While Peter planned the city, it was his daughter, Elizabeth who gave it its distinctive Russian baroque look as well as its overall ostentation. We toured the Catherine Palace in the Tsar’s Village (the same village in which Nicholas, Alexandra, and their children were assassinated), and it was overwhelming. Huge, of course, and covered with so much gold it was blinding. Versailles looks shabby in comparison. There were a few rooms that Catherine designed, and she preferred a more classical style, but most of it is a testament to Elizabeth’s penchant for gold and curlicues.
Here’s the amazing secret about both the Peterhof and Catherine Palaces — they are meticulous re-creations. During WWII, the Germans blew up the Peterhof on the very day they first reached it as they headed to St. Petersburg (or Leningrad as it was then known). This was pure spite. There was no strategic reason to do so.
The Nazis then occupied the Catherine palace all during the long and terrible siege of Leningrad. (If you’re unfamiliar with the siege, it was the most destructive in history. A third of the city’s citizens were evacuated, a third — about one million, I believe) died, and only a third survived. When the Germans were finally routed, they blew up the Catherine Palace for the same reason they blew up Peterhof — sheer spite. They also stole all the inlays from the beautiful amber room.
Working for decades, first the Soviets and then the Russians returned both palaces to their former exquisite glory. They did an amazing job, relying for guidance on what remained after the bombing, on photographs, on paintings, and on written descriptions.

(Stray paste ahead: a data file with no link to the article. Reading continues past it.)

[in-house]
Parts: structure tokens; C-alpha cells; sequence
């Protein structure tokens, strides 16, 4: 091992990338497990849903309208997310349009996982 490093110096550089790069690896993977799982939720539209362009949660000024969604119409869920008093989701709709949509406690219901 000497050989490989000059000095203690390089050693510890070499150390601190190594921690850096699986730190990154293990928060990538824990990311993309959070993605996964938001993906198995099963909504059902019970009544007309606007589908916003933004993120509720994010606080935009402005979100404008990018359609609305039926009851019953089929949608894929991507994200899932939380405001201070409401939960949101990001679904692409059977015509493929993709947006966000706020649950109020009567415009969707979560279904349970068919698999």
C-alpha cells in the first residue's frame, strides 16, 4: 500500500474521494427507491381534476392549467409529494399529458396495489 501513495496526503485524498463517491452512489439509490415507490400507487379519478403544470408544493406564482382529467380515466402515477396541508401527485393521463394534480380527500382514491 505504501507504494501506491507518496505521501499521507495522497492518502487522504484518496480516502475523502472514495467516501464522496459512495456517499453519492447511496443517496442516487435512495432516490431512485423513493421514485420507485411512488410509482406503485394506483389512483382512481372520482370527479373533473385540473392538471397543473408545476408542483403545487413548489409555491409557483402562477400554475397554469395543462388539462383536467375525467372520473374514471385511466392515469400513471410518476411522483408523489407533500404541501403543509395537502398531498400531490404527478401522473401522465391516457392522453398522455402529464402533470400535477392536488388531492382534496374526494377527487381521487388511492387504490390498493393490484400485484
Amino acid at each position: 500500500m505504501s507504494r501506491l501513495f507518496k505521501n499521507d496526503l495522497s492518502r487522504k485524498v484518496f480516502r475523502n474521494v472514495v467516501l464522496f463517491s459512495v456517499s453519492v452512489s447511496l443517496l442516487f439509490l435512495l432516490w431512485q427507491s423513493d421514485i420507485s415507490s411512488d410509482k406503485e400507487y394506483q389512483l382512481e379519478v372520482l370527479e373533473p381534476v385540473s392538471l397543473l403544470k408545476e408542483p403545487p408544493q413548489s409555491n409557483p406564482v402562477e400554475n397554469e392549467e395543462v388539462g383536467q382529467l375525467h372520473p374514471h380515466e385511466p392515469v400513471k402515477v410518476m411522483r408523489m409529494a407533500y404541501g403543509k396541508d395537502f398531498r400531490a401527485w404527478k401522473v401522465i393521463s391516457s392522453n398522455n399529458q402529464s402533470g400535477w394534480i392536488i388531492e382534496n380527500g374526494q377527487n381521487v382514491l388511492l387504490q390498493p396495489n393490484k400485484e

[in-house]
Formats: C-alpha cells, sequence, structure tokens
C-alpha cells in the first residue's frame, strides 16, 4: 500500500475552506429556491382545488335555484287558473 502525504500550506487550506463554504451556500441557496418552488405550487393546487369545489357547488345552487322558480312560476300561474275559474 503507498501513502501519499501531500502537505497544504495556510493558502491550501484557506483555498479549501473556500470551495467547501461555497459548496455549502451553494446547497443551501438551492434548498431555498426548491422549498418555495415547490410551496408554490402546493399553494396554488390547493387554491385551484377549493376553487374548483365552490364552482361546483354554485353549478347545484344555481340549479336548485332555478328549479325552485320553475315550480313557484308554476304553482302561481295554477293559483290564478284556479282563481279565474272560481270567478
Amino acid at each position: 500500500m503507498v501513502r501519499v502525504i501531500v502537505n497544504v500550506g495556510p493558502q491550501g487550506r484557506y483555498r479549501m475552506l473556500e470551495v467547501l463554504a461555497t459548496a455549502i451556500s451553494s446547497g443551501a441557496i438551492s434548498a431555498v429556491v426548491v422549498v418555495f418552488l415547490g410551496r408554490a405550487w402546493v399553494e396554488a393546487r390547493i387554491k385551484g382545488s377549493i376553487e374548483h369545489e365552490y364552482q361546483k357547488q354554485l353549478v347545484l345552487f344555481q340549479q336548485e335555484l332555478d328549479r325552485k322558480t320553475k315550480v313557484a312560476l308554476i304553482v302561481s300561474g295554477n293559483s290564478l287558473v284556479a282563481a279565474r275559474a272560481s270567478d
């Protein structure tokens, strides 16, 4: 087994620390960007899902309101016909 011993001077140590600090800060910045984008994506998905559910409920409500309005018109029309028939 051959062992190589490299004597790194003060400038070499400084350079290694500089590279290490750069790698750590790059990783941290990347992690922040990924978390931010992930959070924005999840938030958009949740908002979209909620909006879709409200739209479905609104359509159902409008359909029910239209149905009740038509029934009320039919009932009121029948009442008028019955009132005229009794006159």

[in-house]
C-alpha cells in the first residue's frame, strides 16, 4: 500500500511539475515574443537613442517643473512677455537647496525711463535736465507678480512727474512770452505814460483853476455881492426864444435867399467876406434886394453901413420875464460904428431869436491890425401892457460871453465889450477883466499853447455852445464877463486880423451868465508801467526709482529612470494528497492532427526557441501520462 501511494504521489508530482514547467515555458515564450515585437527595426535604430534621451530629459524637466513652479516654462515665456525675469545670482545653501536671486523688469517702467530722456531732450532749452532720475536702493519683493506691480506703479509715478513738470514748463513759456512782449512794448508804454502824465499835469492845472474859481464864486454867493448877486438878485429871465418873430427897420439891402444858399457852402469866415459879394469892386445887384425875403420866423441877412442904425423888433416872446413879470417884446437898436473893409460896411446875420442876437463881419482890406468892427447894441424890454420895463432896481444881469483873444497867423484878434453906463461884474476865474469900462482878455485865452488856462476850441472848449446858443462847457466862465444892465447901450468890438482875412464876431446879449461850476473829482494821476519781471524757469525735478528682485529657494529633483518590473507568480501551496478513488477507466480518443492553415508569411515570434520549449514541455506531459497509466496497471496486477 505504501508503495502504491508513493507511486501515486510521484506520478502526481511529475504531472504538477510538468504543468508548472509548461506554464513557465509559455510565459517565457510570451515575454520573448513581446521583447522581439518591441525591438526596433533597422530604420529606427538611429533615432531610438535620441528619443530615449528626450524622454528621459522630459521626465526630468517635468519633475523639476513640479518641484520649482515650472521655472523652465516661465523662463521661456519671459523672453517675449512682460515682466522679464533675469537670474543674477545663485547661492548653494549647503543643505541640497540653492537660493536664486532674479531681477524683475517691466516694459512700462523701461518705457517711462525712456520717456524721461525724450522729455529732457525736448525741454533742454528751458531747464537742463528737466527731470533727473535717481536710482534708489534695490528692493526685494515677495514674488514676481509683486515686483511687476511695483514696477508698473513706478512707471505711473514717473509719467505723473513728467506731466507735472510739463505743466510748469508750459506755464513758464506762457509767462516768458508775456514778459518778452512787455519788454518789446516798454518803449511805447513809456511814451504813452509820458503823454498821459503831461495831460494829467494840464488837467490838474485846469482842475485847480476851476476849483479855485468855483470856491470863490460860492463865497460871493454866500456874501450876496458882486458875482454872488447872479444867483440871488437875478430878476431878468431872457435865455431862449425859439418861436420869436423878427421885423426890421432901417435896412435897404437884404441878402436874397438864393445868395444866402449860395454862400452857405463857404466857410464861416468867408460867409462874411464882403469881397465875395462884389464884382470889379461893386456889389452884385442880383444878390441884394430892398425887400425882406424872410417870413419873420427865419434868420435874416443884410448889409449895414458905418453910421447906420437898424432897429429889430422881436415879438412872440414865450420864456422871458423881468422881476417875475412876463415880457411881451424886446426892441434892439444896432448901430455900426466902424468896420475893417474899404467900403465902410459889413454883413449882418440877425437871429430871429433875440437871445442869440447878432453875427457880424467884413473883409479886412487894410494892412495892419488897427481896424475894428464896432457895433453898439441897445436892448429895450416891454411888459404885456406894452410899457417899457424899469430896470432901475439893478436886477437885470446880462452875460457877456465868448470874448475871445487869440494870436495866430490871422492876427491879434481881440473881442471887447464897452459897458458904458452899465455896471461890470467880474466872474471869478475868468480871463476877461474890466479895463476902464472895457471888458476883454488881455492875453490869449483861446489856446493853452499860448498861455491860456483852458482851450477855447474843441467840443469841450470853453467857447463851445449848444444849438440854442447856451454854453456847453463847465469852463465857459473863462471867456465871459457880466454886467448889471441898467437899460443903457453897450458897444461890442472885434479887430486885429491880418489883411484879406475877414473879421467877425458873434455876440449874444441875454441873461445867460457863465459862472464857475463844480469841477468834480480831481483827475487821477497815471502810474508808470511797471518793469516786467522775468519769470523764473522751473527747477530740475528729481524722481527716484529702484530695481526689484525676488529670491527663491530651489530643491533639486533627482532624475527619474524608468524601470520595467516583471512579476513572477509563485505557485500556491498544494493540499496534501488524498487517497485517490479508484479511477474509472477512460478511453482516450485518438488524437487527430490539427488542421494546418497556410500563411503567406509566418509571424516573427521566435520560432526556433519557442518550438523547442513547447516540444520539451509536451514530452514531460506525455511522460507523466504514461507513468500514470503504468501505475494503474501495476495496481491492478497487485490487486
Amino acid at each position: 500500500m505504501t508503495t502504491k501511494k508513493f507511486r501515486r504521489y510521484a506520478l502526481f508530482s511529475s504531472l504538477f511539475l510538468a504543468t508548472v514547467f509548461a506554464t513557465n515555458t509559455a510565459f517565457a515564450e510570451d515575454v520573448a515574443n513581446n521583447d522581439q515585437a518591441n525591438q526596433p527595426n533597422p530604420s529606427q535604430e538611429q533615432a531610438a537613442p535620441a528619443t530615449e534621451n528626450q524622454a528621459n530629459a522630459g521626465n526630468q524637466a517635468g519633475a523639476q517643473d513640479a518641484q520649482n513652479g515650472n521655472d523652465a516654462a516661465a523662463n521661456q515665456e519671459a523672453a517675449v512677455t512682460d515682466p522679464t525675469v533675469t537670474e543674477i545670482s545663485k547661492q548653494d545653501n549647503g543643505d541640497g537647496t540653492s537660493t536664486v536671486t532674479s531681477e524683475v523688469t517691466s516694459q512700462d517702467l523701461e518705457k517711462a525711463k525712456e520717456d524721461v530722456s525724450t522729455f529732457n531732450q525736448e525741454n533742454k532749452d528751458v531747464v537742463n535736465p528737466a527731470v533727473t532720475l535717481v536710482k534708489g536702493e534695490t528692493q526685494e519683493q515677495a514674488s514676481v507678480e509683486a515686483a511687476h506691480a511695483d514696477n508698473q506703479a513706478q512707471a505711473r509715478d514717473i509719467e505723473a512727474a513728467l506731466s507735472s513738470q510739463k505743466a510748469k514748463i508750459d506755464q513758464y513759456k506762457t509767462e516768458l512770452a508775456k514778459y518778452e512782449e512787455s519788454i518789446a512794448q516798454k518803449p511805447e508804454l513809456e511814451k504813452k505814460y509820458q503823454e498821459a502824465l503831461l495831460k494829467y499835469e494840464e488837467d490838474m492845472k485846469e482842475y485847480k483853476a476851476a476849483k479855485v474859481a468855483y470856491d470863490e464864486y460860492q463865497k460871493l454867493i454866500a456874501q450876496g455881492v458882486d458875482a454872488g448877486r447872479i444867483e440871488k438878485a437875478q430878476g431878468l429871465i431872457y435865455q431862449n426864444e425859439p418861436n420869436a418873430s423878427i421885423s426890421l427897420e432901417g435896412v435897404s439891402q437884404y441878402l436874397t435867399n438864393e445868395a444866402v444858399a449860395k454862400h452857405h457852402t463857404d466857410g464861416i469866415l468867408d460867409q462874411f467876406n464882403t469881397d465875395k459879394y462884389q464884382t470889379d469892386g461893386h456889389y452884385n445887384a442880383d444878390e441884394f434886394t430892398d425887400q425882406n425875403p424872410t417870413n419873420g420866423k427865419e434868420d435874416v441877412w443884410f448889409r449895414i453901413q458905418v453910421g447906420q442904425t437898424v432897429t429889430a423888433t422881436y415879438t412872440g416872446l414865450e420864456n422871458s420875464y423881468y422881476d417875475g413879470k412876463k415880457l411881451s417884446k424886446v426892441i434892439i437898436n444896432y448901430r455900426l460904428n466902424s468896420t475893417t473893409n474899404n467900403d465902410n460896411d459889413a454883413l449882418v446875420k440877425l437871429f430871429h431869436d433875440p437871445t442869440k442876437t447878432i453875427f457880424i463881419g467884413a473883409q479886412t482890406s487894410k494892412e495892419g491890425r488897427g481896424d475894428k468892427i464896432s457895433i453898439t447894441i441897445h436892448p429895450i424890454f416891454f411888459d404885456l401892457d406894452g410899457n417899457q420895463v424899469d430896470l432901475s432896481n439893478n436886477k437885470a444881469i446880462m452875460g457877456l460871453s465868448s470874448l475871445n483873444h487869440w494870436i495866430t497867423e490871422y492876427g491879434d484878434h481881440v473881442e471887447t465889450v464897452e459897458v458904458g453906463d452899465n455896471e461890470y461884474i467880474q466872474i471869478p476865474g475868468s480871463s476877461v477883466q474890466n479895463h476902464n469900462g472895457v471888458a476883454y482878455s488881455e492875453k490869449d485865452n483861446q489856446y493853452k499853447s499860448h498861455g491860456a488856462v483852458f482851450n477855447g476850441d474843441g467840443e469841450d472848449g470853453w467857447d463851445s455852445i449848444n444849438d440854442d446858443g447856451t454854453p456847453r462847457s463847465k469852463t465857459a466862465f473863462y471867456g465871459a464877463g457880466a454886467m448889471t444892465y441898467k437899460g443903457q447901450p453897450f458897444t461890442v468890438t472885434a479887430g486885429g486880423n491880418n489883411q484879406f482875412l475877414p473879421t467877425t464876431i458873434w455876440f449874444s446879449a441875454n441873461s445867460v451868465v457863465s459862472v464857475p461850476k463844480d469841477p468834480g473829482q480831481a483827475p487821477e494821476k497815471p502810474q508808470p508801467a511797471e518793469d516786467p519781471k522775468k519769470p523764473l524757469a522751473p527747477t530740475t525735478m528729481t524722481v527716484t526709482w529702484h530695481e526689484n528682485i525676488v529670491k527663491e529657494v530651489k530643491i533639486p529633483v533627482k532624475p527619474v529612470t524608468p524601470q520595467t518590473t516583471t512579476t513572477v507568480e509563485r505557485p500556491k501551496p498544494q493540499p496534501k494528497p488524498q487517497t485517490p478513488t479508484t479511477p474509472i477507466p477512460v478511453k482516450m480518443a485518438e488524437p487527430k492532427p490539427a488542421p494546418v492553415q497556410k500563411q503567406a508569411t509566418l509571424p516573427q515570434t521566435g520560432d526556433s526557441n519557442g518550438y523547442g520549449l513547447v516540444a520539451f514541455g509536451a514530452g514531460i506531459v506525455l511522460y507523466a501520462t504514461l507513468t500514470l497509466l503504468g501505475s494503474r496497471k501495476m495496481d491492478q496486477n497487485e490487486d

Within the city limits, the damage came, not from German bombs (because the Germans contended themselves with starving out a city they thought they’d own), but from intentional Communist neglect. Palaces were stripped or used as schools, while churches were turned into swimming pools, ice skating rinks, storage areas, “museums of atheism,” etc. (With regard to that last, the Communists also turned one of Tallinn, Estonia’s ancient churches into a “museum of atheism.” That didn’t last long, though. As our charming guide in Tallinn said, there’s not much you can put in a museum dedicated to atheism.)
The church that suffered the worst destruction because of the Communist disdain for religion was the Church on the Spilled Blood. Yes, that’s really its name. In 1881 (or was it 1882?), revolutionaries, or reactionaries, or anarchists (I’m not sure which) assassinated Tsar Alexander II. He was a genuine reformer, who reformed too much for some and too little for others. Of course, that made him a target. There were seven assassination attempts against him, with the eighth finally being successful.